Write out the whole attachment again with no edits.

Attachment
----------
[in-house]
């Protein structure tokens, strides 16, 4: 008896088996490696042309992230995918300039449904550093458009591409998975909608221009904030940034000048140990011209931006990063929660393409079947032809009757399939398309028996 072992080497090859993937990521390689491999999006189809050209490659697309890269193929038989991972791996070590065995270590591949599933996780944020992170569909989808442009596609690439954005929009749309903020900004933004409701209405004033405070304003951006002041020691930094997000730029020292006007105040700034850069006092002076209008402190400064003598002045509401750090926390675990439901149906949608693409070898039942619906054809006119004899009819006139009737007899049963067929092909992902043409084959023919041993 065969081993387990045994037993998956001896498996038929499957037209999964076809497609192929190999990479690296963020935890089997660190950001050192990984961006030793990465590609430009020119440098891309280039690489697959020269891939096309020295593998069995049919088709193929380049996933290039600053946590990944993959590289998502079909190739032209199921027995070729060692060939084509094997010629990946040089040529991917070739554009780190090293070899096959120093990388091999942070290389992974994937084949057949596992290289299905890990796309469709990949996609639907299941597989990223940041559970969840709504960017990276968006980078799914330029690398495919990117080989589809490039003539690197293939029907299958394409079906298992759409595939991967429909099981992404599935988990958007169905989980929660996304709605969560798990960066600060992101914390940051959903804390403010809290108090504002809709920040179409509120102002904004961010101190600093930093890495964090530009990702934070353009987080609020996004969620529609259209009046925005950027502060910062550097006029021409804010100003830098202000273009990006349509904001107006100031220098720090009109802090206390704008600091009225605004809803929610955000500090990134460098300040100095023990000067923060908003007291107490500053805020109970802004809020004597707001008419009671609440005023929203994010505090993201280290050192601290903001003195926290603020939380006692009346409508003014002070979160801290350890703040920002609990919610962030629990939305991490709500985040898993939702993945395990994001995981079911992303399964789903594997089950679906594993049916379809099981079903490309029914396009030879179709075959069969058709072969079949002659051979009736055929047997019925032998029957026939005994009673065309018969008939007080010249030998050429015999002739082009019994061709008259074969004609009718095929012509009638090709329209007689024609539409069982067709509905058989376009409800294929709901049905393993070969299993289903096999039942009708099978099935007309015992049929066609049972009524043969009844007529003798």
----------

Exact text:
[in-house]
């Protein structure tokens, strides 16, 4: 008896088996490696042309992230995918300039449904550093458009591409998975909608221009904030940034000048140990011209931006990063929660393409079947032809009757399939398309028996 072992080497090859993937990521390689491999999006189809050209490659697309890269193929038989991972791996070590065995270590591949599933996780944020992170569909989808442009596609690439954005929009749309903020900004933004409701209405004033405070304003951006002041020691930094997000730029020292006007105040700034850069006092002076209008402190400064003598002045509401750090926390675990439901149906949608693409070898039942619906054809006119004899009819006139009737007899049963067929092909992902043409084959023919041993 065969081993387990045994037993998956001896498996038929499957037209999964076809497609192929190999990479690296963020935890089997660190950001050192990984961006030793990465590609430009020119440098891309280039690489697959020269891939096309020295593998069995049919088709193929380049996933290039600053946590990944993959590289998502079909190739032209199921027995070729060692060939084509094997010629990946040089040529991917070739554009780190090293070899096959120093990388091999942070290389992974994937084949057949596992290289299905890990796309469709990949996609639907299941597989990223940041559970969840709504960017990276968006980078799914330029690398495919990117080989589809490039003539690197293939029907299958394409079906298992759409595939991967429909099981992404599935988990958007169905989980929660996304709605969560798990960066600060992101914390940051959903804390403010809290108090504002809709920040179409509120102002904004961010101190600093930093890495964090530009990702934070353009987080609020996004969620529609259209009046925005950027502060910062550097006029021409804010100003830098202000273009990006349509904001107006100031220098720090009109802090206390704008600091009225605004809803929610955000500090990134460098300040100095023990000067923060908003007291107490500053805020109970802004809020004597707001008419009671609440005023929203994010505090993201280290050192601290903001003195926290603020939380006692009346409508003014002070979160801290350890703040920002609990919610962030629990939305991490709500985040898993939702993945395990994001995981079911992303399964789903594997089950679906594993049916379809099981079903490309029914396009030879179709075959069969058709072969079949002659051979009736055929047997019925032998029957026939005994009673065309018969008939007080010249030998050429015999002739082009019994061709008259074969004609009718095929012509009638090709329209007689024609539409069982067709509905058989376009409800294929709901049905393993070969299993289903096999039942009708099978099935007309015992049929066609049972009524043969009844007529003798």